vaporvac said:Maybe you should! Lots of General Rose books never deal with the Nitty Gritty specifics. Or what could happen and probably will when you least expect it. Is so much on these forms that is never mentioned in many books. It seems like some of my older books are extremely detailed in that manner but the newer ones are quite General.
Vap ... I don't think of myself as a writer ....
Thanks for the complement.
I think I would get stuck writing a book about the different variables that can impact the viability of a rose because there are simply so many and since I have only gardened in two climates, I haven't experienced them all.
There are few generalities about roses and lots and lots of variables. It usually comes down to "it depends on the rose".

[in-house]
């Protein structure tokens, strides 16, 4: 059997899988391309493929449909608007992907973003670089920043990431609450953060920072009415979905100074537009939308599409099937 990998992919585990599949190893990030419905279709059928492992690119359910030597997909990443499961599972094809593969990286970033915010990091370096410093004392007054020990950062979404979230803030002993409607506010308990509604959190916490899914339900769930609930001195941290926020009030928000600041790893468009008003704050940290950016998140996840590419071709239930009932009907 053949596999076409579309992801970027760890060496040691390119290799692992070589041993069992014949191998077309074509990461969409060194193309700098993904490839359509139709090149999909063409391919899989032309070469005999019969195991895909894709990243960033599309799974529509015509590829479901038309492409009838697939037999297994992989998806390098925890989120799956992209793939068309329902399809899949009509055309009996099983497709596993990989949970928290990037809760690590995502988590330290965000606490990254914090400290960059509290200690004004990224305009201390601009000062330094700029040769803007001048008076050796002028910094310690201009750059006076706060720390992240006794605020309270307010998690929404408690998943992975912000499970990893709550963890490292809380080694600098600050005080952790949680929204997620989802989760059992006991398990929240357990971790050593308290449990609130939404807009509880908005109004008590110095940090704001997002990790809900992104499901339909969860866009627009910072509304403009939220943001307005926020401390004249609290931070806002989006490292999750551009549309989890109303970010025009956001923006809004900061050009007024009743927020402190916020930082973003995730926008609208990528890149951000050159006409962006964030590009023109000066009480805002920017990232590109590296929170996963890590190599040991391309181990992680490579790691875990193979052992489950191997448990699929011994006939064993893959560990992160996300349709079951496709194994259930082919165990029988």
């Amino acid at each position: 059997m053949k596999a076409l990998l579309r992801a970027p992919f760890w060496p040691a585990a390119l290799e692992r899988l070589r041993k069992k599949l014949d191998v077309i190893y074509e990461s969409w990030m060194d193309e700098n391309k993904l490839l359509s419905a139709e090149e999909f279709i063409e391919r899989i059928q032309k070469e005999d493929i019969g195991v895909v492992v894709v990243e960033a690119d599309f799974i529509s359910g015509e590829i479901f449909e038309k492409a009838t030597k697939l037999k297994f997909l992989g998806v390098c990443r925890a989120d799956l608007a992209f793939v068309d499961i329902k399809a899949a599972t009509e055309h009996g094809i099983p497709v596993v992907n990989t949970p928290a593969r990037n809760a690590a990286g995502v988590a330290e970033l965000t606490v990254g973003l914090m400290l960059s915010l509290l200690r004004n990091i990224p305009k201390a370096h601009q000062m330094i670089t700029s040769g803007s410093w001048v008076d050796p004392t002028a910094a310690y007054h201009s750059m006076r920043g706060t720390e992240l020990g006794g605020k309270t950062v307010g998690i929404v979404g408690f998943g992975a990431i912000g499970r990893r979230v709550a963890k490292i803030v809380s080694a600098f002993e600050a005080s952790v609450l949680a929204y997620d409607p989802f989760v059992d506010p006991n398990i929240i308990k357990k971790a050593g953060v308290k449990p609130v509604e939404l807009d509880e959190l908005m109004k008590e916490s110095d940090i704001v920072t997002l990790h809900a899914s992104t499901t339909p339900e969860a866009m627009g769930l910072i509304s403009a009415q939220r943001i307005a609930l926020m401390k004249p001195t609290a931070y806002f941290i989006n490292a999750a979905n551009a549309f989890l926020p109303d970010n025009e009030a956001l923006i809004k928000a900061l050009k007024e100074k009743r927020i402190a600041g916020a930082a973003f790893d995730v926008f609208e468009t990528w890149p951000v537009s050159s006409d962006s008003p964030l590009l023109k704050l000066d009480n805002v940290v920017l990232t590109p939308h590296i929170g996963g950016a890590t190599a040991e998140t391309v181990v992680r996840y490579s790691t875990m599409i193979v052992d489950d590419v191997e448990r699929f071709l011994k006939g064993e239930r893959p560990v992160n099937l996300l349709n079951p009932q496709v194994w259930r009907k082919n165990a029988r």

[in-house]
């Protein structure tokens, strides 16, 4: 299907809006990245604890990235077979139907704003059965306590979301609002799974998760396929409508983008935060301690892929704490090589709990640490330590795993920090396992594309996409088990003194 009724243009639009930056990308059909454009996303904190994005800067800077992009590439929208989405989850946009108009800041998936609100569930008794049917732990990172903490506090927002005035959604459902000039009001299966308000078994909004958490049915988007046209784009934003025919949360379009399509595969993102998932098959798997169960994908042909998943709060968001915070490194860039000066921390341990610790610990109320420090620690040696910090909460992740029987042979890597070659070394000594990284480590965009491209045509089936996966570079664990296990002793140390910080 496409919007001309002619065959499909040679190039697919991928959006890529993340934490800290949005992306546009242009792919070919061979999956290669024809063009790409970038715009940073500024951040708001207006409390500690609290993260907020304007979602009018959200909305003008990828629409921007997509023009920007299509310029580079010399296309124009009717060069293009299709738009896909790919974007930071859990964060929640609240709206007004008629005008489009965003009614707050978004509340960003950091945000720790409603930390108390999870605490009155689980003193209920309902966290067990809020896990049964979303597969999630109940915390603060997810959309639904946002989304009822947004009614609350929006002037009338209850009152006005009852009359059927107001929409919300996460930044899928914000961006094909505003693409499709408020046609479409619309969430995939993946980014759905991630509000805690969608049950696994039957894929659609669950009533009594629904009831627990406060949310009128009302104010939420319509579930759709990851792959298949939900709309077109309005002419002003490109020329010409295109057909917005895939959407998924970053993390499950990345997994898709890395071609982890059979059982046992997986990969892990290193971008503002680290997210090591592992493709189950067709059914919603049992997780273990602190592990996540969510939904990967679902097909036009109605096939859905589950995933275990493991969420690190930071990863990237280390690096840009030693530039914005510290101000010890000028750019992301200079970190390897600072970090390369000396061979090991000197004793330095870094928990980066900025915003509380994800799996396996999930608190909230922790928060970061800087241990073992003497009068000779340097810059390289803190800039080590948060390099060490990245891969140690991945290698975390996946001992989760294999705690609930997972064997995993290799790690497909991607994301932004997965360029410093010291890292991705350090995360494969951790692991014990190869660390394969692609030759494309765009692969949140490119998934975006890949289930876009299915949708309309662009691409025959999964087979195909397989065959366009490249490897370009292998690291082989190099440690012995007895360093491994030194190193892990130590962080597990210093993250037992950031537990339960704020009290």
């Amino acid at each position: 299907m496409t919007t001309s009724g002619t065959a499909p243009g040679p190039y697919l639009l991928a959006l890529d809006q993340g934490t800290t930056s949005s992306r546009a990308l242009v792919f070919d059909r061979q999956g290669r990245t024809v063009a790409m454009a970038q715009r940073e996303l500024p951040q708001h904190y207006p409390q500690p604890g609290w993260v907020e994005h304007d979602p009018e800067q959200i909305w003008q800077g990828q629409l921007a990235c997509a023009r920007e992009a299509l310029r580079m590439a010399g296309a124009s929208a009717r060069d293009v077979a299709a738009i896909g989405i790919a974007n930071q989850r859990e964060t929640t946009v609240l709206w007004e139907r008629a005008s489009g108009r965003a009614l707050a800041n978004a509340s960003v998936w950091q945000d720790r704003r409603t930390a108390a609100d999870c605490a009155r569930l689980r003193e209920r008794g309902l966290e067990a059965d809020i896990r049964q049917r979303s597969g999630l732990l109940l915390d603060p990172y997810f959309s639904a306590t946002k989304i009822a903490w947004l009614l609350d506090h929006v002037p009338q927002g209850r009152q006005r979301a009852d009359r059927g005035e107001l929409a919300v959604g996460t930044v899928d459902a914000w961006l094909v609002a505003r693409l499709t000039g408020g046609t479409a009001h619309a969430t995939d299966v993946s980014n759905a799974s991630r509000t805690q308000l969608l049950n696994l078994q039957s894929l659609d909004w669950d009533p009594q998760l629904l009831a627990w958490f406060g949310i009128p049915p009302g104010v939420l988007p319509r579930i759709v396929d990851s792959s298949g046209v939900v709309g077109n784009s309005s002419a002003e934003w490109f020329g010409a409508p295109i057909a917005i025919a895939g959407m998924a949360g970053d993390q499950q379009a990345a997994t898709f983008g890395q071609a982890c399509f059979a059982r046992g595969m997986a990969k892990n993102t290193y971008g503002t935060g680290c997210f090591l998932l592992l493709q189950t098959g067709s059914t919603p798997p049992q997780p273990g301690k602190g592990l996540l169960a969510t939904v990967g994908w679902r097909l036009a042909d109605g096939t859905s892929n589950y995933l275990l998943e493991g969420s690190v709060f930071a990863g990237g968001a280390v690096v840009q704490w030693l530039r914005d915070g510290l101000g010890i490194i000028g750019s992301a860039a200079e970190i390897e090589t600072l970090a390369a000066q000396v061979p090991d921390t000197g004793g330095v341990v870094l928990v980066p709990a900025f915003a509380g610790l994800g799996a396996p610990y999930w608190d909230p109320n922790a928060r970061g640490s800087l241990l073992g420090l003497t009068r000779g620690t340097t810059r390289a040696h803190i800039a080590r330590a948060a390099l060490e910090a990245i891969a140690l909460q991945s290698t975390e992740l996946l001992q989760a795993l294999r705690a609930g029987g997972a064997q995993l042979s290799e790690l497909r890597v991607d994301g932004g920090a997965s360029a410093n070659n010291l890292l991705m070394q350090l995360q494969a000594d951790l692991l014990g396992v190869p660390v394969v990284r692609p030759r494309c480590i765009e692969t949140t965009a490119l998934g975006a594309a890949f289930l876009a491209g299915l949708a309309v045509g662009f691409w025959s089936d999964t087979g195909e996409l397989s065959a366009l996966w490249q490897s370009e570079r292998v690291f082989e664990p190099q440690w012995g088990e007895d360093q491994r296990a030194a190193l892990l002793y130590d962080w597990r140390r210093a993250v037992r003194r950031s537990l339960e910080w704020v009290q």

One of my favorite Ralph Moore quotes is, "As soon as you know everything
about roses, along comes a rose to prove you wrong."
, Arturo ... often weaker plants will eventually catch up to the stronger roses. One thought I had as I read your post is that if you have a consistent problem, change something up. For example, you might change the potting soil mix for your weaker roses rather than to continue to use the same soil mix for ALL of your new roses. Sometimes, changing just one variable can make a difference.
I know that several years ago, I moved 'Sweet Chariot' five feet from where I originally sited the rose. In its old site, the rose was just a dud. By moving it five feet, in the same area of the garden, the rose received light from a slightly different angle and the drainage was probably slightly different, but I had built my rose holes the same, fed the rose in the same way I did where I originally sited the rose, etc.
The rose took off and is now a vigorous plant.
So, if you have a consistent problem, change one variable. Change breeds change.